On the complete other side of the subject of this blog is a song written and performed by a band named Franz Ferdinand. Their first self-titled album, Franz Ferdinand, has a mix of your typical pop-like, indie rock, dance tunes about women and love is a song that surprised me the first time I heard it. I was a senior in high school when this cd first came out. I fell in love with their #1 hit "Take Me Out" and rushed to buy their album. Upon first listening to this album I heard the song "Michael". "Michael" is a song written by the lead singer about his two of his friends' debauched night at a dance club.

While I was completely fine with homosexuality, it was still a taboo subject within high school-aged children. I had gay friends who had just came out during a time when coming out as a homosexual was still unheard of and risky. When I first heard this song I blushed and felt weird listening to it (and loving it!) Most of Franz Ferdinand's heterosexual male fans felt weird for loving this song too. None of the members of Franz Ferdinand have not come out as being homosexual to my knowledge. It is refreshing to see a once-popular male band sing about homosexuality just as if they were singing a song with heterosexual lyrics.

In the next blog I plan to continue this theme of sexuality and how men express it. My next blog will focus more on this idea of ambiguous male artists, such as Franz Ferdinand. I will be focusing on masculine and feminine versions of ambiguity and what I mean by masculine and feminine ambiguity. Until then I shall be listening to this man boombox!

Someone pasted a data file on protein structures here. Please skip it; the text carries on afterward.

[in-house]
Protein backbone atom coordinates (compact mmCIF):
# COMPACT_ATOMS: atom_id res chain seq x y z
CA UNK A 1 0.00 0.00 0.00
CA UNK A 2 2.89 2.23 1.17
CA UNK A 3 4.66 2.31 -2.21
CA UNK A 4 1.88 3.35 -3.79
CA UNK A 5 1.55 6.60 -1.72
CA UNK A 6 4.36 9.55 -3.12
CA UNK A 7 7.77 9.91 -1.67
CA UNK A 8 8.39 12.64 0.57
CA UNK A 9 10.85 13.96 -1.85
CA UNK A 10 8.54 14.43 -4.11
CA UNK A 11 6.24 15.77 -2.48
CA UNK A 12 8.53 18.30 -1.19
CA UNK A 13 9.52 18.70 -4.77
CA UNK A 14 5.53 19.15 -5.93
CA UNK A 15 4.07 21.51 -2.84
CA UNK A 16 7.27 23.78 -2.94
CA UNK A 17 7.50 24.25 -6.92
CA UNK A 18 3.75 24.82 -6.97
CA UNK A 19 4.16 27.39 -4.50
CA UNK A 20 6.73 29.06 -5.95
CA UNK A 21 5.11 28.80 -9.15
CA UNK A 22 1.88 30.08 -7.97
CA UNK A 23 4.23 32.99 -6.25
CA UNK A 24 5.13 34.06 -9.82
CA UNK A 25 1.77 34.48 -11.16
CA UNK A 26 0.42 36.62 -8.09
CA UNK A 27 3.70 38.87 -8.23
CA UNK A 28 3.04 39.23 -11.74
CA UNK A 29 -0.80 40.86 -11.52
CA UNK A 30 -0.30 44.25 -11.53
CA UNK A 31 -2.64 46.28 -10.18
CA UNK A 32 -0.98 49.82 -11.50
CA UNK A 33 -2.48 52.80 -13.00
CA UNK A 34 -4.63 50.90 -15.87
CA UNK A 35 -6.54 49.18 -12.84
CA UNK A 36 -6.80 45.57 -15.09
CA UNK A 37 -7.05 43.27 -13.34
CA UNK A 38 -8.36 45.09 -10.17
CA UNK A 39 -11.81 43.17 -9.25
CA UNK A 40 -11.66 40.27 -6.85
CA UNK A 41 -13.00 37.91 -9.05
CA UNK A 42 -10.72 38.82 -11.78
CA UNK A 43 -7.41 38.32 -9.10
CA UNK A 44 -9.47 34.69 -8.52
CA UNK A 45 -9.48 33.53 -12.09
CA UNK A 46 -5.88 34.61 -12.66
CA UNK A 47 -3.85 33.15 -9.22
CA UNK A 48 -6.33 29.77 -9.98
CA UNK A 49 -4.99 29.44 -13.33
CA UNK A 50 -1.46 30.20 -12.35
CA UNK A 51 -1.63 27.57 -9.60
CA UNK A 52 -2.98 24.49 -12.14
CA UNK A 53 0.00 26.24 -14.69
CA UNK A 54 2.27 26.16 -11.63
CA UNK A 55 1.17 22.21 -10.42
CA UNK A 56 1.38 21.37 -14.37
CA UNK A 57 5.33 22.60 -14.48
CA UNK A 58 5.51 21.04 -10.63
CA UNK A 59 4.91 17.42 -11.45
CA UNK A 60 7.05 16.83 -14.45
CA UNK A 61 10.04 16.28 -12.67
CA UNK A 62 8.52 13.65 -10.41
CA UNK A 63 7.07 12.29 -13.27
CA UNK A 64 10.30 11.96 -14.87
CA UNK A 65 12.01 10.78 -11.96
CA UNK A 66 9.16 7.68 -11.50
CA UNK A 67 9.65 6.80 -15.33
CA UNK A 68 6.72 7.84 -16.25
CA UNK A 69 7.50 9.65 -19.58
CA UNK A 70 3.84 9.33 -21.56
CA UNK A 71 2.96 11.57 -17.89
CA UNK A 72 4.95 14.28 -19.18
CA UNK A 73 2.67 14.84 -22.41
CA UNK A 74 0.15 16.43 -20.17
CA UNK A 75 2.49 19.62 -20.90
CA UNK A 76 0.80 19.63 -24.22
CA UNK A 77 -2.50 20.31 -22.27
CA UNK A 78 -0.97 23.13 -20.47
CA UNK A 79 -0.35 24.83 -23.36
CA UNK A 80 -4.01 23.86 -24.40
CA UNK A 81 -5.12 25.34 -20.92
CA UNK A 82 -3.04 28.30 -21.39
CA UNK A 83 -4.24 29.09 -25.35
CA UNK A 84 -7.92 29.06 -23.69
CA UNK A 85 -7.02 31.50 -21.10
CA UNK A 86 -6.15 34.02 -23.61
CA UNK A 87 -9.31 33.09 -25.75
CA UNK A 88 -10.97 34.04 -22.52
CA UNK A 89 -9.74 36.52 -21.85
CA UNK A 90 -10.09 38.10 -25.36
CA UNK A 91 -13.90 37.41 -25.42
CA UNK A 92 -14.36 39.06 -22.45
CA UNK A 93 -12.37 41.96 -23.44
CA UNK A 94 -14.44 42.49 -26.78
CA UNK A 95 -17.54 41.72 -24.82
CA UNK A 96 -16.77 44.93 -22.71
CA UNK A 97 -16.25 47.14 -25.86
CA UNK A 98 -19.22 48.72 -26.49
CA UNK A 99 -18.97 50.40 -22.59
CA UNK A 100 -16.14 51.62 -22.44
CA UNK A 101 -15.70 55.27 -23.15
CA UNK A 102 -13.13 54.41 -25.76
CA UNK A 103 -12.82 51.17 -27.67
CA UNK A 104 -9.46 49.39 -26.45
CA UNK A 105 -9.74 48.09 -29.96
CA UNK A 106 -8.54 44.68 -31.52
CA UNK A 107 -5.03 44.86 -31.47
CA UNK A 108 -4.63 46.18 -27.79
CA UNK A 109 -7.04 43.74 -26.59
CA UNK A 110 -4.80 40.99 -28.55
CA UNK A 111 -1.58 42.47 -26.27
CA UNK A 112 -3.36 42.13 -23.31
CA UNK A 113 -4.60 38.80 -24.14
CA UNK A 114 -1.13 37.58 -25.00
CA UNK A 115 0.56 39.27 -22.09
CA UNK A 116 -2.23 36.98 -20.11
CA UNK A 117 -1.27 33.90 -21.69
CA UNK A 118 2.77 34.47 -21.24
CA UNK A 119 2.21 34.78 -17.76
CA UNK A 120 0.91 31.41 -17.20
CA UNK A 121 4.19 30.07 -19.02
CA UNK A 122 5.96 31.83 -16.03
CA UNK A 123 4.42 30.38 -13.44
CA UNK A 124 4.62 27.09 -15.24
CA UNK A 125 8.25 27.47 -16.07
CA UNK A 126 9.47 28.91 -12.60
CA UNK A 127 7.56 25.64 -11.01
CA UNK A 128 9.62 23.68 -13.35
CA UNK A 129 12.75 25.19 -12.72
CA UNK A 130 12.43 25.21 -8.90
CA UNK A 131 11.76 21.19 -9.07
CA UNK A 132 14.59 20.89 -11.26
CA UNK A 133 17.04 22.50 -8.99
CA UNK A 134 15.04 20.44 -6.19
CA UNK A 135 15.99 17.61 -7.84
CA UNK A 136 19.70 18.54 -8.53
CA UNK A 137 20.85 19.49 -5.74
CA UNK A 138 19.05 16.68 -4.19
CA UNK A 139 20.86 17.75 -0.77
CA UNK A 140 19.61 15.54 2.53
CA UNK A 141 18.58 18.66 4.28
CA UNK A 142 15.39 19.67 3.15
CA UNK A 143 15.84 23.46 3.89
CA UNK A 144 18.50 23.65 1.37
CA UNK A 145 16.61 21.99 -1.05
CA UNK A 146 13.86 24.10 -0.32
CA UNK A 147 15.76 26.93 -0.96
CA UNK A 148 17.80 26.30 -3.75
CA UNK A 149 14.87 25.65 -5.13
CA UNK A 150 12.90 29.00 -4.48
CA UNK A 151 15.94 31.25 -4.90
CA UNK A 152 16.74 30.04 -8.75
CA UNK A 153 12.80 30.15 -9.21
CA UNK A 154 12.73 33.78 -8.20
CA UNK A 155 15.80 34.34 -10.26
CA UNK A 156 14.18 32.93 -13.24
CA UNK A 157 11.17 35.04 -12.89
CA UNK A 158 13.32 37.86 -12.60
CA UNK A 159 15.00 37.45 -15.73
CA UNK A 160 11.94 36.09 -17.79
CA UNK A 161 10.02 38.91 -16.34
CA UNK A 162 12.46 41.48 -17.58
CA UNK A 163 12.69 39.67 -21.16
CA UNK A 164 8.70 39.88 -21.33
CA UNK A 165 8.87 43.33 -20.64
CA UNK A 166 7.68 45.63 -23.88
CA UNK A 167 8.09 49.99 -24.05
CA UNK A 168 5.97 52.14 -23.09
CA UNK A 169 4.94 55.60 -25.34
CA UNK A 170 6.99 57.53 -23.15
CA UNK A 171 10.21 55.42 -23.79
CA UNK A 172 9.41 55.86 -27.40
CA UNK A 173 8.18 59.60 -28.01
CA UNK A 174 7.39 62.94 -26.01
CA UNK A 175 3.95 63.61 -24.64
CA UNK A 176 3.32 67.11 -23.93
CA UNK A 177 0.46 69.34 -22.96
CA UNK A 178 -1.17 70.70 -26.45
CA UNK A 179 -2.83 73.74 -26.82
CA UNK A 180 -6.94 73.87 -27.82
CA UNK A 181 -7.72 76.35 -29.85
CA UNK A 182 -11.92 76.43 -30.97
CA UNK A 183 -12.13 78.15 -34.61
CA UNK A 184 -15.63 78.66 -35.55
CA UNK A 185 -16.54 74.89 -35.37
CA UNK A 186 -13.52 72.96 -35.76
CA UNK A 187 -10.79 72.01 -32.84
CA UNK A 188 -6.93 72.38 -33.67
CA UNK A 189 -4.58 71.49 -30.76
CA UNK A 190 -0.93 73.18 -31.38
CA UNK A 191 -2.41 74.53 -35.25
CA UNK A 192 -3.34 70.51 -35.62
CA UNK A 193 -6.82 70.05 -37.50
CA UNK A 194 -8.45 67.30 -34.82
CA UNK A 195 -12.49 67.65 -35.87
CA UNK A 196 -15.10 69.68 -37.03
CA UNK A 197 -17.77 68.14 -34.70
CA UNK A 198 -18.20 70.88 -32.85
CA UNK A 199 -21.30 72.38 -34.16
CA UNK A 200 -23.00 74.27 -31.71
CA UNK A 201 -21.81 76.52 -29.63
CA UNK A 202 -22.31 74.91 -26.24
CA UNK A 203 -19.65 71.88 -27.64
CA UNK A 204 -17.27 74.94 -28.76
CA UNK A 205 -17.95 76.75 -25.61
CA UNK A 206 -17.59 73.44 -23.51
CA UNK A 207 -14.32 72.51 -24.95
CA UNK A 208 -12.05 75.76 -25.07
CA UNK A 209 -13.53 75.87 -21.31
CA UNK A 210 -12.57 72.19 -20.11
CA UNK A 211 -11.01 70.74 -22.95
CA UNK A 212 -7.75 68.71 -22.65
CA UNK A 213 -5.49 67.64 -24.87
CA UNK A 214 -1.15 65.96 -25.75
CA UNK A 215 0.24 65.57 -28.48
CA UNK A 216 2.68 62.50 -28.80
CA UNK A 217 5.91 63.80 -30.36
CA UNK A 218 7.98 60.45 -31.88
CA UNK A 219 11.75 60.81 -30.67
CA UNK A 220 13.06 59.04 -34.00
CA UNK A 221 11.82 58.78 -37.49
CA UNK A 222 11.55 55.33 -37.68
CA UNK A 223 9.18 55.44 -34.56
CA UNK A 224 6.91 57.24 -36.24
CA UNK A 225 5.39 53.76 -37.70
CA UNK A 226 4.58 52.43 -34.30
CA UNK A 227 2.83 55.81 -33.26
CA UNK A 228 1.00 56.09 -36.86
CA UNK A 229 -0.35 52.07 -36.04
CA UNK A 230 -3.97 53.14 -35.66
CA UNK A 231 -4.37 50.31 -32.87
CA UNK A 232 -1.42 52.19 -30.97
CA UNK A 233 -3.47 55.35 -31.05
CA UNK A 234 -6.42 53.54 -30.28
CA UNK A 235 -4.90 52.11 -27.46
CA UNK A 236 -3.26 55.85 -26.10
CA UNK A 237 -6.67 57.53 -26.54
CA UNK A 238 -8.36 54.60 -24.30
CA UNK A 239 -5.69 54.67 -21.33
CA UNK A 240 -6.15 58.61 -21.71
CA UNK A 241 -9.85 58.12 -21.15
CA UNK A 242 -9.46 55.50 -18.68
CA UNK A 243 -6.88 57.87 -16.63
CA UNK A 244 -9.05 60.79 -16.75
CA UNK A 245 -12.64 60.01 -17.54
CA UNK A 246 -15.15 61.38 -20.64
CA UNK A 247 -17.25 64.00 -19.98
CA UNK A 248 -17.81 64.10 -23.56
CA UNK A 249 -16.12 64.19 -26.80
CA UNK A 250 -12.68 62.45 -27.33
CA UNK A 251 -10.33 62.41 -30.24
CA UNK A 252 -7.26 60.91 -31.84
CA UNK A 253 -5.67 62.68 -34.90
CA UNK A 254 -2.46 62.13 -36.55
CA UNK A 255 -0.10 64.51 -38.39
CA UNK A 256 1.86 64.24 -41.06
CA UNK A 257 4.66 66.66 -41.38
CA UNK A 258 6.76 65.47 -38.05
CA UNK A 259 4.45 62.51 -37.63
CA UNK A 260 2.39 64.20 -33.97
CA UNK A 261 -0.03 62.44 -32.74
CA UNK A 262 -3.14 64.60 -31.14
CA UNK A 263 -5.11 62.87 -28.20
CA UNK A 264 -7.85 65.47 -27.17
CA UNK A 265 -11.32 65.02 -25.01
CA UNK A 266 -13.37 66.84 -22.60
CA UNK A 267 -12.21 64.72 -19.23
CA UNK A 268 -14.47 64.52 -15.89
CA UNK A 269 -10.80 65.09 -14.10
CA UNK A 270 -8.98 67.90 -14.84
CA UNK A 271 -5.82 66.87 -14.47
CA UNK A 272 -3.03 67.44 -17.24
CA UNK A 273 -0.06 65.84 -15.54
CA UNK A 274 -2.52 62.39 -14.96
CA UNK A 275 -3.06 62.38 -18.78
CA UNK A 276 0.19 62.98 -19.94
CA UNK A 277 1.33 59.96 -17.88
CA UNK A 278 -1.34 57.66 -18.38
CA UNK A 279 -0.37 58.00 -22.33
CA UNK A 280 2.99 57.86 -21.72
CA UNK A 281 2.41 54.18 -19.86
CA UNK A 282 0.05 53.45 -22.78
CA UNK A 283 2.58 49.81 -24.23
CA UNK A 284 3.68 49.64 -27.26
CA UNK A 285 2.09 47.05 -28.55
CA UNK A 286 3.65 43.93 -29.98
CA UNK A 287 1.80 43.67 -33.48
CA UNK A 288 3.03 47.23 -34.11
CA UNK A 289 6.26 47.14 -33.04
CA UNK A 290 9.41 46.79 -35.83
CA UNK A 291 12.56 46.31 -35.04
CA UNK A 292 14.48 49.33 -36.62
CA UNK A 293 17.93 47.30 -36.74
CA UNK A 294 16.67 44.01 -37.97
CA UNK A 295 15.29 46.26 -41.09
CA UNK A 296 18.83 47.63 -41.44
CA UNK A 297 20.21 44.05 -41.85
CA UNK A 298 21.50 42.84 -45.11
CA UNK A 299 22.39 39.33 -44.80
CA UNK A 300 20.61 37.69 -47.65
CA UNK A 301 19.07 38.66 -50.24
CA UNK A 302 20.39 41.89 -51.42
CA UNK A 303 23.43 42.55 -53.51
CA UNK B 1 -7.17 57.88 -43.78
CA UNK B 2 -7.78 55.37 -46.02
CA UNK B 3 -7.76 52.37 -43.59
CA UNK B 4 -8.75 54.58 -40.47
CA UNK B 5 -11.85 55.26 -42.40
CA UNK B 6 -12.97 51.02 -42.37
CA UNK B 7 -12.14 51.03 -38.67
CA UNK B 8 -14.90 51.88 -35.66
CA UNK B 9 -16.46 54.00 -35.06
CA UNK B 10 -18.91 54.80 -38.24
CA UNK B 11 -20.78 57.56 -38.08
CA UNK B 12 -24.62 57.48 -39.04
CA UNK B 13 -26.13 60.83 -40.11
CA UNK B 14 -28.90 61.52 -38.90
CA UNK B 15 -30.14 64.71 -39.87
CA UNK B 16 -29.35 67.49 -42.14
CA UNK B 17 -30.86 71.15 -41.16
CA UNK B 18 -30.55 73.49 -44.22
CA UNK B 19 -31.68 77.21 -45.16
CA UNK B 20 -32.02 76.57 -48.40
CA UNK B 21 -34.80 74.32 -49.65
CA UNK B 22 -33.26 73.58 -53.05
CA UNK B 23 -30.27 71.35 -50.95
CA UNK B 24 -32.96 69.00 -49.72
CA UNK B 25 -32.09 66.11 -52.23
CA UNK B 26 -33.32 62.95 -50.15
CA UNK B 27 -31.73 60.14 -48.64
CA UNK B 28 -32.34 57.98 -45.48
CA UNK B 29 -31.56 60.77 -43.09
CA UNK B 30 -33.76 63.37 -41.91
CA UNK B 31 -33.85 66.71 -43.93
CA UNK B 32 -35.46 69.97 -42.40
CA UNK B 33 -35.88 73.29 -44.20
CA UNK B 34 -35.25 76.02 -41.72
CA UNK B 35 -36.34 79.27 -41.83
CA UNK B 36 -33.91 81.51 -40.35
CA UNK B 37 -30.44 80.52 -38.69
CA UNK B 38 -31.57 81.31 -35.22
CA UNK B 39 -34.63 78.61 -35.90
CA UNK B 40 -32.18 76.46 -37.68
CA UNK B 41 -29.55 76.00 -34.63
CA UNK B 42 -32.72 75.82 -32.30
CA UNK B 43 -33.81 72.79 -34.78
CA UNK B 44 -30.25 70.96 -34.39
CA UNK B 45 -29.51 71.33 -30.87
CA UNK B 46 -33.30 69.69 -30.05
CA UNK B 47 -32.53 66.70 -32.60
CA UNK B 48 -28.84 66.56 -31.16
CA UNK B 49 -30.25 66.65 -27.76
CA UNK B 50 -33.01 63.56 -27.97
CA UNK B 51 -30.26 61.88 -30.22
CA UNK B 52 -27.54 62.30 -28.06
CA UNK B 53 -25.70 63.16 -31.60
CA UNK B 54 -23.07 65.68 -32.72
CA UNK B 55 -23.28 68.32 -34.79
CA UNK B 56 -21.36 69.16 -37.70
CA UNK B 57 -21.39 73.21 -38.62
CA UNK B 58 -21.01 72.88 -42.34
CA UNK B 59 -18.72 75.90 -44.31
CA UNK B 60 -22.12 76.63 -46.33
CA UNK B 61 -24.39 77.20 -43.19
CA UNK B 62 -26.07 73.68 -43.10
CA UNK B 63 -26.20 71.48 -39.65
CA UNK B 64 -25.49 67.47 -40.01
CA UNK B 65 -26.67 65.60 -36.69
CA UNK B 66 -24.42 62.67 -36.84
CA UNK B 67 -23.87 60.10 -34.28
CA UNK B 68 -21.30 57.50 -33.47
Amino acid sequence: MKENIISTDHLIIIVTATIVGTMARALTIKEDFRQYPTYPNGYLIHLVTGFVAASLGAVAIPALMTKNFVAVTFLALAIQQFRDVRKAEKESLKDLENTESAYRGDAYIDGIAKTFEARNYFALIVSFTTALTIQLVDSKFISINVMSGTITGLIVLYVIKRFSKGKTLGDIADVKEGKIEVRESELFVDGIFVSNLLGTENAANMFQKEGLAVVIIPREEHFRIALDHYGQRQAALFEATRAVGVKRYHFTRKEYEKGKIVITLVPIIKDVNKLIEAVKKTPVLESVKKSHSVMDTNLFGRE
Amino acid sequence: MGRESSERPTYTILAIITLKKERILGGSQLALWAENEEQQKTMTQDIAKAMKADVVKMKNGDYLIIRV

Tuesday, November 30, 2010

There Once Was A Story About A Boy

While every song tells a story, I believe that the quality of the story being told has really sunk within music being produced in today's society. There seems to be a cookie-cutter template within popular music in general as to what stories musical artists tell in their songs nowadays. This blog will focus less on popular music and shift towards older music and independent artists. The stories within the songs I will be discussing will be focusing on masculinity on different levels.

The first song I would love to discuss first is the song "Carolina Drama" performed by The Raconteurs (which is ironic because a raconteur is defined as being a travelling storyteller). This is a fascinating, literal story about a young man who lives with his little brother, his mother, and his mother's alcoholic boyfriend. The young man wakes up to see that his mother's boyfriend is beating up a preacher while is mother is huddled over, crying and distraught. The young man then realizes that this preacher is the father he never met, and decides to end the life of the boyfriend who has beat the man's father within an inch of his life. It turns out that even though this man's father was never physically in his life, he supported the young man and his family by helping to pay all of the bills for their household.